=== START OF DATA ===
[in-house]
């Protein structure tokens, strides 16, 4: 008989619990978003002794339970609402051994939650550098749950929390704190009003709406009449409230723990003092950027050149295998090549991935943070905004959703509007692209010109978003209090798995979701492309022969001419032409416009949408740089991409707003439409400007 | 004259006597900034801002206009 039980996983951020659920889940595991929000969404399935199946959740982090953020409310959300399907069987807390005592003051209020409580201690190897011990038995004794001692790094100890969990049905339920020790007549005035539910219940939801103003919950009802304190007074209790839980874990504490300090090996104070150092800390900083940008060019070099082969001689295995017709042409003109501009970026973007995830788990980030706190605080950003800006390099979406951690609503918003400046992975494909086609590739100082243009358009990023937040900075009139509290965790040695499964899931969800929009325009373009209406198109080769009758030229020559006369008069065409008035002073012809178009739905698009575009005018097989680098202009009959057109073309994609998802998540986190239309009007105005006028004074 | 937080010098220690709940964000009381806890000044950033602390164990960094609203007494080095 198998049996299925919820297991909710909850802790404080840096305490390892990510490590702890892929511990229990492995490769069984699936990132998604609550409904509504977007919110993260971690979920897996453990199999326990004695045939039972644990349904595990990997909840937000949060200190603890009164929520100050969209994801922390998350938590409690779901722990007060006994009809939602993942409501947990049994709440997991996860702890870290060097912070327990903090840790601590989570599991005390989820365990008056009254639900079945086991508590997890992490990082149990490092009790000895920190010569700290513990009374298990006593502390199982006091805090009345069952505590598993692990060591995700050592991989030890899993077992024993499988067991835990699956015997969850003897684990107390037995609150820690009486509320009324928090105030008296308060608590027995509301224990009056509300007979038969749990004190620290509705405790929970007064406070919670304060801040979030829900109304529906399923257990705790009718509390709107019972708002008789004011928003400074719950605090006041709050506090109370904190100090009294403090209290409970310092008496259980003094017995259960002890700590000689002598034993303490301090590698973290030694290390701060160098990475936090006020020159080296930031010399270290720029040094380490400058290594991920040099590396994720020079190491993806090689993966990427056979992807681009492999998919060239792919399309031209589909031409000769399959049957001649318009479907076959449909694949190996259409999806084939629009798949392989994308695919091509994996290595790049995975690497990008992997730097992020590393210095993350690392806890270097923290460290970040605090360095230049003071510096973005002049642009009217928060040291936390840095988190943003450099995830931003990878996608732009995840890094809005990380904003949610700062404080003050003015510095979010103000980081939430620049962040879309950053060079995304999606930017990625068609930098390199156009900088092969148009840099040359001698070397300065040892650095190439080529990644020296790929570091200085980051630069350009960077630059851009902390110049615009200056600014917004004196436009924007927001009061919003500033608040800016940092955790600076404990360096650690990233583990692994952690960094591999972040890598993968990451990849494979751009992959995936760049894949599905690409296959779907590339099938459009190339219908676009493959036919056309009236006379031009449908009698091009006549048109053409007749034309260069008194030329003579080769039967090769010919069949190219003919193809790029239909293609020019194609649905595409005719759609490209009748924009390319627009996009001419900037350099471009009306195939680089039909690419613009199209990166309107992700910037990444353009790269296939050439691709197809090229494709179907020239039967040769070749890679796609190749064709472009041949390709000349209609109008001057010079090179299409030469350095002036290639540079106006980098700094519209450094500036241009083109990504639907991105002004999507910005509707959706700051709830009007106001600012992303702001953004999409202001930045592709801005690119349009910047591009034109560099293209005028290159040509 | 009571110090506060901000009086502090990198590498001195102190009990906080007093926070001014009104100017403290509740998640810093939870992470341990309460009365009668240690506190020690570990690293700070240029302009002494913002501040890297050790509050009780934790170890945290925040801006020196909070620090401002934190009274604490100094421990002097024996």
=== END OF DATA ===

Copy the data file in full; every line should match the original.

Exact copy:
[in-house]
């Protein structure tokens, strides 16, 4: 008989619990978003002794339970609402051994939650550098749950929390704190009003709406009449409230723990003092950027050149295998090549991935943070905004959703509007692209010109978003209090798995979701492309022969001419032409416009949408740089991409707003439409400007 | 004259006597900034801002206009 039980996983951020659920889940595991929000969404399935199946959740982090953020409310959300399907069987807390005592003051209020409580201690190897011990038995004794001692790094100890969990049905339920020790007549005035539910219940939801103003919950009802304190007074209790839980874990504490300090090996104070150092800390900083940008060019070099082969001689295995017709042409003109501009970026973007995830788990980030706190605080950003800006390099979406951690609503918003400046992975494909086609590739100082243009358009990023937040900075009139509290965790040695499964899931969800929009325009373009209406198109080769009758030229020559006369008069065409008035002073012809178009739905698009575009005018097989680098202009009959057109073309994609998802998540986190239309009007105005006028004074 | 937080010098220690709940964000009381806890000044950033602390164990960094609203007494080095 198998049996299925919820297991909710909850802790404080840096305490390892990510490590702890892929511990229990492995490769069984699936990132998604609550409904509504977007919110993260971690979920897996453990199999326990004695045939039972644990349904595990990997909840937000949060200190603890009164929520100050969209994801922390998350938590409690779901722990007060006994009809939602993942409501947990049994709440997991996860702890870290060097912070327990903090840790601590989570599991005390989820365990008056009254639900079945086991508590997890992490990082149990490092009790000895920190010569700290513990009374298990006593502390199982006091805090009345069952505590598993692990060591995700050592991989030890899993077992024993499988067991835990699956015997969850003897684990107390037995609150820690009486509320009324928090105030008296308060608590027995509301224990009056509300007979038969749990004190620290509705405790929970007064406070919670304060801040979030829900109304529906399923257990705790009718509390709107019972708002008789004011928003400074719950605090006041709050506090109370904190100090009294403090209290409970310092008496259980003094017995259960002890700590000689002598034993303490301090590698973290030694290390701060160098990475936090006020020159080296930031010399270290720029040094380490400058290594991920040099590396994720020079190491993806090689993966990427056979992807681009492999998919060239792919399309031209589909031409000769399959049957001649318009479907076959449909694949190996259409999806084939629009798949392989994308695919091509994996290595790049995975690497990008992997730097992020590393210095993350690392806890270097923290460290970040605090360095230049003071510096973005002049642009009217928060040291936390840095988190943003450099995830931003990878996608732009995840890094809005990380904003949610700062404080003050003015510095979010103000980081939430620049962040879309950053060079995304999606930017990625068609930098390199156009900088092969148009840099040359001698070397300065040892650095190439080529990644020296790929570091200085980051630069350009960077630059851009902390110049615009200056600014917004004196436009924007927001009061919003500033608040800016940092955790600076404990360096650690990233583990692994952690960094591999972040890598993968990451990849494979751009992959995936760049894949599905690409296959779907590339099938459009190339219908676009493959036919056309009236006379031009449908009698091009006549048109053409007749034309260069008194030329003579080769039967090769010919069949190219003919193809790029239909293609020019194609649905595409005719759609490209009748924009390319627009996009001419900037350099471009009306195939680089039909690419613009199209990166309107992700910037990444353009790269296939050439691709197809090229494709179907020239039967040769070749890679796609190749064709472009041949390709000349209609109008001057010079090179299409030469350095002036290639540079106006980098700094519209450094500036241009083109990504639907991105002004999507910005509707959706700051709830009007106001600012992303702001953004999409202001930045592709801005690119349009910047591009034109560099293209005028290159040509 | 009571110090506060901000009086502090990198590498001195102190009990906080007093926070001014009104100017403290509740998640810093939870992470341990309460009365009668240690506190020690570990690293700070240029302009002494913002501040890297050790509050009780934790170890945290925040801006020196909070620090401002934190009274604490100094421990002097024996």